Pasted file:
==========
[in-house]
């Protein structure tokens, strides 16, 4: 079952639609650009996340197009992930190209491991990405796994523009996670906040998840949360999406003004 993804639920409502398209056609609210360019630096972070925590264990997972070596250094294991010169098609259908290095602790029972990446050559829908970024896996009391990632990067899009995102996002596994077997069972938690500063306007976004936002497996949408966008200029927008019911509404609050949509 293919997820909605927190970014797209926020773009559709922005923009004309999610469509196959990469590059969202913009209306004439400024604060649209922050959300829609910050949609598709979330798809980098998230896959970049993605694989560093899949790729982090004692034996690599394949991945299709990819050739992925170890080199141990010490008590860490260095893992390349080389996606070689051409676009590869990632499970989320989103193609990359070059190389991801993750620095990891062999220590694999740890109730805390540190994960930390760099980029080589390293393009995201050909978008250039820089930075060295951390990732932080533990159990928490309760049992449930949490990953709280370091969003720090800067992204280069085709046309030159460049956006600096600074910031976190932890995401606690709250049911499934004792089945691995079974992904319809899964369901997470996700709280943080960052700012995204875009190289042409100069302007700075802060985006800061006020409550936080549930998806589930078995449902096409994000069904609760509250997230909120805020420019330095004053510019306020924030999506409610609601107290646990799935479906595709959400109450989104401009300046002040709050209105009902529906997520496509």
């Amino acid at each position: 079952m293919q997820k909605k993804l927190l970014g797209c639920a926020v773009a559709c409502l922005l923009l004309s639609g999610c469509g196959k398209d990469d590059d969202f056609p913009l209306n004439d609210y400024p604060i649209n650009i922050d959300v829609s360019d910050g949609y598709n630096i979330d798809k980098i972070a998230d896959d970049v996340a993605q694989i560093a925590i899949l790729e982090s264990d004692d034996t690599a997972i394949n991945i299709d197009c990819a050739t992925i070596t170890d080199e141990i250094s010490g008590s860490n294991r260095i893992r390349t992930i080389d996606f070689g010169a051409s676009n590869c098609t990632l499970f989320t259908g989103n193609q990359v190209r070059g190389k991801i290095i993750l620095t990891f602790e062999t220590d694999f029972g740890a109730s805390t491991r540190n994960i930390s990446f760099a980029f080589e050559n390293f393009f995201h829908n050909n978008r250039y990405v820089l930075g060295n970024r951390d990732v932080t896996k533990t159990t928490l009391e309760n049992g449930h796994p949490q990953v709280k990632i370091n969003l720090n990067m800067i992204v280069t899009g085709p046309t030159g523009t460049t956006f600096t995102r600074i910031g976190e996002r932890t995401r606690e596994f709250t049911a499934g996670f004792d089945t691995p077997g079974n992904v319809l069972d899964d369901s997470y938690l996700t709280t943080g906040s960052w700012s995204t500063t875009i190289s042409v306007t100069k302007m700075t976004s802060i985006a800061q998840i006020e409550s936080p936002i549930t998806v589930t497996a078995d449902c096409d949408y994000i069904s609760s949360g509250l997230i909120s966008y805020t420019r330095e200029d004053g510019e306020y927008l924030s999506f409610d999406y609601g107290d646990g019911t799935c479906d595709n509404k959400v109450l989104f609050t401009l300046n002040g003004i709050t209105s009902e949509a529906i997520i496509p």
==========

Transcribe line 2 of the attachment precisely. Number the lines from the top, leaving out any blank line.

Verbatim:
């Protein structure tokens, strides 16, 4: 079952639609650009996340197009992930190209491991990405796994523009996670906040998840949360999406003004 993804639920409502398209056609609210360019630096972070925590264990997972070596250094294991010169098609259908290095602790029972990446050559829908970024896996009391990632990067899009995102996002596994077997069972938690500063306007976004936002497996949408966008200029927008019911509404609050949509 293919997820909605927190970014797209926020773009559709922005923009004309999610469509196959990469590059969202913009209306004439400024604060649209922050959300829609910050949609598709979330798809980098998230896959970049993605694989560093899949790729982090004692034996690599394949991945299709990819050739992925170890080199141990010490008590860490260095893992390349080389996606070689051409676009590869990632499970989320989103193609990359070059190389991801993750620095990891062999220590694999740890109730805390540190994960930390760099980029080589390293393009995201050909978008250039820089930075060295951390990732932080533990159990928490309760049992449930949490990953709280370091969003720090800067992204280069085709046309030159460049956006600096600074910031976190932890995401606690709250049911499934004792089945691995079974992904319809899964369901997470996700709280943080960052700012995204875009190289042409100069302007700075802060985006800061006020409550936080549930998806589930078995449902096409994000069904609760509250997230909120805020420019330095004053510019306020924030999506409610609601107290646990799935479906595709959400109450989104401009300046002040709050209105009902529906997520496509």